It has been fifty years since the Latin Mass of our youth began its transformation into the vernacular Mass of the present day. This alteration of Catholic worship did not take place all at once. First the old Tridentine Mass was translated wholly into the world’s languages except for the Roman canon which was still prayed in Latin. Then the Novus Ordo, the new order, often known as the Mass of Paul VI, with wider readings, a selection of Eucharistic prayers, and other assorted additions and eliminations, became the Church’s regular liturgy. One especially notable revision was the broadening of the former offertory into the more expressive presentation and preparation of gifts.
The true offertory of the Mass is, and always was, the canon of the Mass, the Eucharistic prayer that effects the substantial change of bread and wine into the Body and Blood of Christ thus renewing Christ’s sacrificial offering of Himself on Calvary. All four Eucharistic prayers in current use make explicit reference to the celebrant offering, not mere bread and wine, but rather Christ’s sacramental Flesh and Blood. Canon I reads majestically, “…we, your servants and your holy people, offer to your glorious majesty, from the gifts that you have given us, this pure victim, this holy victim, this spotless victim, the holy Bread of eternal life and the Chalice of everlasting salvation.” Canon II prays, “…as we celebrate the memorial of his Death and Resurrection, we offer you, Lord, the Bread of life and the Chalice of salvation.” Canon III professes simply, “we offer you in thanksgiving this holy and living sacrifice.” And Canon IV declares, “we offer you his Body and Blood, the sacrifice acceptable to you which brings salvation to the whole world.”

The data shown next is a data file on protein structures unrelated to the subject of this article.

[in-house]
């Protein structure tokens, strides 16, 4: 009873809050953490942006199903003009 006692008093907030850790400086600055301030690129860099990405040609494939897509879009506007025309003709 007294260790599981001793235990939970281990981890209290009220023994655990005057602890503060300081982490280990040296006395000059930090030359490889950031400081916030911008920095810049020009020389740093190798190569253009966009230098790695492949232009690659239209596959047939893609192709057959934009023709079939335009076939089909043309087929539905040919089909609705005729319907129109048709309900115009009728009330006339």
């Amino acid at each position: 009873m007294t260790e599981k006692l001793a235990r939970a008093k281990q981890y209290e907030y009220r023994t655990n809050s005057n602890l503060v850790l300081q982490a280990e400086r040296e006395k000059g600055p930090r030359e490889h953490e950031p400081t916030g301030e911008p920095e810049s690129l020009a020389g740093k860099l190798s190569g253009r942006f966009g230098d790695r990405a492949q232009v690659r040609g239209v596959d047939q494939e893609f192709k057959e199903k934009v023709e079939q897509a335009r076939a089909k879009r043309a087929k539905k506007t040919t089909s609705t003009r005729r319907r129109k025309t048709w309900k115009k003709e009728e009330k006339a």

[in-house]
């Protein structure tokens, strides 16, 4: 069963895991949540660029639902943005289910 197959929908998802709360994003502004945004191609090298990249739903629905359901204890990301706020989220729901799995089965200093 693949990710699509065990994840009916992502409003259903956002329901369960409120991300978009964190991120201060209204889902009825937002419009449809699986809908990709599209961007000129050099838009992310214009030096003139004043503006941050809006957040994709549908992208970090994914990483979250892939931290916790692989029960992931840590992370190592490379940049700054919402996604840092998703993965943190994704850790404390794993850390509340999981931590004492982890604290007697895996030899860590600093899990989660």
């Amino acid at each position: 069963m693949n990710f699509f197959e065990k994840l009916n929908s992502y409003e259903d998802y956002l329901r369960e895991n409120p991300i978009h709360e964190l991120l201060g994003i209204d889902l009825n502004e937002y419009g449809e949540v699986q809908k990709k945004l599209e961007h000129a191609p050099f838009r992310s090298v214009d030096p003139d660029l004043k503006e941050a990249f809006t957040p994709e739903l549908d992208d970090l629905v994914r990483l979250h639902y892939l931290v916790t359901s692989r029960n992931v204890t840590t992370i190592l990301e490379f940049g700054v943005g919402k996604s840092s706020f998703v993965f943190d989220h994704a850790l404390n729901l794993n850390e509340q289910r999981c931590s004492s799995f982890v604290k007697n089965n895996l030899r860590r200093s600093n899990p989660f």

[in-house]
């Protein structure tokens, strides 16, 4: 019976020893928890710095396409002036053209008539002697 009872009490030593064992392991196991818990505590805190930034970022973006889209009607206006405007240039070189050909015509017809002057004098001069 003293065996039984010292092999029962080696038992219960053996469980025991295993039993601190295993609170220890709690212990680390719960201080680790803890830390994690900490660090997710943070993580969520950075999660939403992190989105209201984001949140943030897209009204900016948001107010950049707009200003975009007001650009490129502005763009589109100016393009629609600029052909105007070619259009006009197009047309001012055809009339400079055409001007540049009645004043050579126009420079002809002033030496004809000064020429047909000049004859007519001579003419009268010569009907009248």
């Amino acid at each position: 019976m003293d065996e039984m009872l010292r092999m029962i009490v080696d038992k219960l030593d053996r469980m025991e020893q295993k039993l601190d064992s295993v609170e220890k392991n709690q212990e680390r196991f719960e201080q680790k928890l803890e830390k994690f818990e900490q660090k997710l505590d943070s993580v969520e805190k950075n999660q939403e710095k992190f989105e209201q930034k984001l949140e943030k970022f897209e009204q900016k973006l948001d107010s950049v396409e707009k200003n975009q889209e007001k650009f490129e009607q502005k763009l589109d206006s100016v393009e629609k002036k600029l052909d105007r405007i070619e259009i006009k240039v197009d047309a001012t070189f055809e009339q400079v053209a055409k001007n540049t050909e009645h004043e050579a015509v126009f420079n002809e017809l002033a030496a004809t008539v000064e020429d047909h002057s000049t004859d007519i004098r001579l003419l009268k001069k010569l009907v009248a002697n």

The Mass regularly celebrated today rightly proclaims the Eucharistic Body and Blood of Christ made present on Catholic altars to be the acceptable and effective sacrifice to be offered to the Father for the continuing salvation of the world. This emphasis on the consecrated elements being the Church’s true and authentic offerings allows what was long mislabeled the offertory to become an appropriate and dramatic presentation and preparation of gifts from the laity. Unconsecrated bread and wine in worthy vessels are properly placed in the midst of the congregation before Mass. These are the laity’s gifts. They are not only the “fruit of the earth” but they are even more importantly the “work of human hands.” These gifts are accepted at the altar by the celebrant, often along with the laity’s monetary donations (but hopefully nothing else), and then arranged properly by the deacon in a setting that clearly indicates a meal is about to take place. The bread on its paten and the wine in its vessel are placed on the open corporal in full view of the worshipping community and then, just slightly lifted up, the elements are audibly presented by the priest to God as suitable elements soon to become the Body and Blood of Christ on behalf of the assembly.
The practical preparations out of the way, the celebrant washes his hands in anticipation of greater matters ahead. This portion of the Mass concludes not with an offertory prayer — the former secret prayer — but rather with a “prayer over the offerings.” The real offertory is yet to come when the people’s earthly offerings of bread and wine become Christ’s holy offerings of his own Body and Blood, the ultimate offering and effective sacrifice that brings about the salvation of the world.
The widening of the former offertory into a more graphic presentation and preparation of gifts expressively draws the congregation much more intimately into the sacrifice of the Mass. The assembled are not mere bystanders, witnessing an exalted event. The laity are actual participants in the Mass as the first Eucharistic prayer clearly states, “For them, we offer you this sacrifice of praise or they offer it for themselves and all who are dear to them.” As one participant in the City of Rome’s observance of the 50th anniversary of the introduction of the vernacular Mass observed, “Indeed, one of the main aims of liturgical reform was full, active and conscious participation in the liturgy, so that the faithful moved on from their role as mute, extraneous spectators.” At all Masses, the suitable presentation and preparation of the laity’s proffered gifts can indicate exactly how integral the faithful are to proper Catholic worship.